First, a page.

Action Fraud is the UK's national fraud and cyber crime reporting centre. They provide a central point of contact for information about fraud and cyber crime.
Reports of fraud and cyber crime are collated and analysed to establish networks of offences and identify the most suitable Police Force to investigate the matter, protect vulnerable victims and prosecute offenders.
If you wish to report online fraud you should go to the matter, Action Fraud website or call them on 0300 123 2040.
Although fraud comes in many forms, there are some simple steps you can take to protect yourself from the crime.
- Do not give any personal information (name, address, bank details, email or phone number) to organisations or people before verifying their credentials
- Many frauds start with a phishing email. Remember that banks and financial institutions will not send you emails asking you to click on a link and confirm your bank details. Do not trust such emails, even if they look genuine. You can always call your bank using the phone number on a genuine piece of correspondence, website (typed directly into the address bar) or the phone book to check if you're not sure
- Destroy and preferably shred receipts with your card details on and any post with your name and address on. Identity fraudsters don't need much information in order to be able to clone your identity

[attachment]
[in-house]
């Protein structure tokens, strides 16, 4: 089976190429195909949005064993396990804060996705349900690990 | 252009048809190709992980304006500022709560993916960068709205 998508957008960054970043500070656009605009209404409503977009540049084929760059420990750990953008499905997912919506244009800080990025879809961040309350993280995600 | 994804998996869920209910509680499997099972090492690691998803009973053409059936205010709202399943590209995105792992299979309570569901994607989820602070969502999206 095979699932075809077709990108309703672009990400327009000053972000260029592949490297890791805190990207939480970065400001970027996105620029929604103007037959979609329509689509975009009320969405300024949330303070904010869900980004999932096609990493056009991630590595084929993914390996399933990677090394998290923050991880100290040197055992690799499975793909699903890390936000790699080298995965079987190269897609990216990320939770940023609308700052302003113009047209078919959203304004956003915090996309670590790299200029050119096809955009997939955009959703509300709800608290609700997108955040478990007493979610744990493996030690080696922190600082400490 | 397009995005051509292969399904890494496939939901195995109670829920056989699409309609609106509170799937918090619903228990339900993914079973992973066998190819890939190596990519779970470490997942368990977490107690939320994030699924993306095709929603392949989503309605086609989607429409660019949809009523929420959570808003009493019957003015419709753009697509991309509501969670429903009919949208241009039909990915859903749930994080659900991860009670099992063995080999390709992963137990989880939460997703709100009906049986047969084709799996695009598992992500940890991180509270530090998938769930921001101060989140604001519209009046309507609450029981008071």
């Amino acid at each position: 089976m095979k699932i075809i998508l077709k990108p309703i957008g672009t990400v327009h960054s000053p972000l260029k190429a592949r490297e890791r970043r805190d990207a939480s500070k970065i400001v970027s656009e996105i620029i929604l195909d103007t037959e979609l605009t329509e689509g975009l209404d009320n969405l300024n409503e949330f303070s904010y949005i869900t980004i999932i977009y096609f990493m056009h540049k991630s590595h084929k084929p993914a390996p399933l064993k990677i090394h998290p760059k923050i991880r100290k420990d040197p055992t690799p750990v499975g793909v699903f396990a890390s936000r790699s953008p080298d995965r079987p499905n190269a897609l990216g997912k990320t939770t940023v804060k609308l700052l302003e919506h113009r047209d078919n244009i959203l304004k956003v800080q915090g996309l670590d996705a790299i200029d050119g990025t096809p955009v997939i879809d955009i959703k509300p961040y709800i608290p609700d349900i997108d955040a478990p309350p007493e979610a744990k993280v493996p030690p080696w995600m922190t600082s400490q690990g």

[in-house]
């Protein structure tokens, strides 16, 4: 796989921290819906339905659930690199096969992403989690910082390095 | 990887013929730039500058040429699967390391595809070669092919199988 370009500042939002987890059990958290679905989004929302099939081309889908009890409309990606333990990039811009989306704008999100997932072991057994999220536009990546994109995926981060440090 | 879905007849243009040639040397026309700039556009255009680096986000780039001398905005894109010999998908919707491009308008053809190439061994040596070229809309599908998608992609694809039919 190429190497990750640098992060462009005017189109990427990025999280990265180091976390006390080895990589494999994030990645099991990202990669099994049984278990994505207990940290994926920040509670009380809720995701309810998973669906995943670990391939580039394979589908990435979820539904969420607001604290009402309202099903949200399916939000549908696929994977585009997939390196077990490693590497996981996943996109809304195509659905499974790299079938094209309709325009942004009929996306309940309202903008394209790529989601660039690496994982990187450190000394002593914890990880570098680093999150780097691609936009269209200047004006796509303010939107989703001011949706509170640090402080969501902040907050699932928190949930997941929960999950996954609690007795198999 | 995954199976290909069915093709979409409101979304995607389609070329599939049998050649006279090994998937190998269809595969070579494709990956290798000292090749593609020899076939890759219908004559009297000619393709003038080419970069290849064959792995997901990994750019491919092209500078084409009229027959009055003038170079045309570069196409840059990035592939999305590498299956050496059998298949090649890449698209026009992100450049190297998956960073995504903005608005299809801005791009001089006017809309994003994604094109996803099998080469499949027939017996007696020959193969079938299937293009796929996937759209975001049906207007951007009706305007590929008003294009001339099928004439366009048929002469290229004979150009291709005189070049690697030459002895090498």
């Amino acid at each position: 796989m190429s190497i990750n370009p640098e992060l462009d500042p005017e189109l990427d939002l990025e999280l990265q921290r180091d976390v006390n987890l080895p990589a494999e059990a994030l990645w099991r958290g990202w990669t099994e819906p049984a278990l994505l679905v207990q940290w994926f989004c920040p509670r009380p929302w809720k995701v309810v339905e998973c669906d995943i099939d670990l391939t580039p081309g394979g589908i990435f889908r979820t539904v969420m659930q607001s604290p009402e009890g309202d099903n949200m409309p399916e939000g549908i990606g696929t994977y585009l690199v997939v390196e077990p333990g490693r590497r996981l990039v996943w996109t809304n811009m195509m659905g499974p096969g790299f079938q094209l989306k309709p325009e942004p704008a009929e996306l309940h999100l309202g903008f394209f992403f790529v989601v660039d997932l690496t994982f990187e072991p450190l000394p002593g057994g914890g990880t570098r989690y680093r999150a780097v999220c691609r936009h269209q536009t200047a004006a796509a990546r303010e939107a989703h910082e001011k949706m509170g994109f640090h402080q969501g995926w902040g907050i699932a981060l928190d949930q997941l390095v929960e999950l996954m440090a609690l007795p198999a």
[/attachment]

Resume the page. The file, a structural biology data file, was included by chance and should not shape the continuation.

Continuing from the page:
- Make sure your computer has up-to-date anti-virus software and a firewall installed. Ensure your browser is set to the highest level of security notification and monitoring to prevent malware issues and computer crimes
- Sign-up to Verified by Visa or MasterCard Secure Code whenever you are given the option while shopping online. This involves you registering a password with your card company and adds an additional layer of security to online transactions with signed-up retailers
- If you receive bills, invoices or receipts for things you haven't bought, or financial institutions you don't normally deal with contact you about outstanding debts, take action. Your identity may have been stolen
- You should regularly get a copy of your credit file and check it for entries you don't recognise. Callcredit, Equifax, Experian, ClearScore and Noddle can all provide your credit file. An identity protection service such as ProtectMyID monitors your Experian credit report and alerts you by email or SMS to potential fraudulent activity. If it's fraud, a dedicated caseworker will help you resolve everything
- Be extremely wary of post, phone calls or emails offering you business deals out of the blue. If an offer seems too good to be true, it probably is. Always question it
- If you have been a victim of fraud, be aware of fraud recovery fraud. This is when fraudsters pretend to be a lawyer or a law enforcement officer and tell you they can help you recover the money you've already lost
Bogus PPI and HMRC phone calls alert
Please be aware of a scam where fraudsters contact victims claiming to be from HM Revenue & Customs (HMRC) and trick them into paying bogus debts and taxes using iTunes gift cards.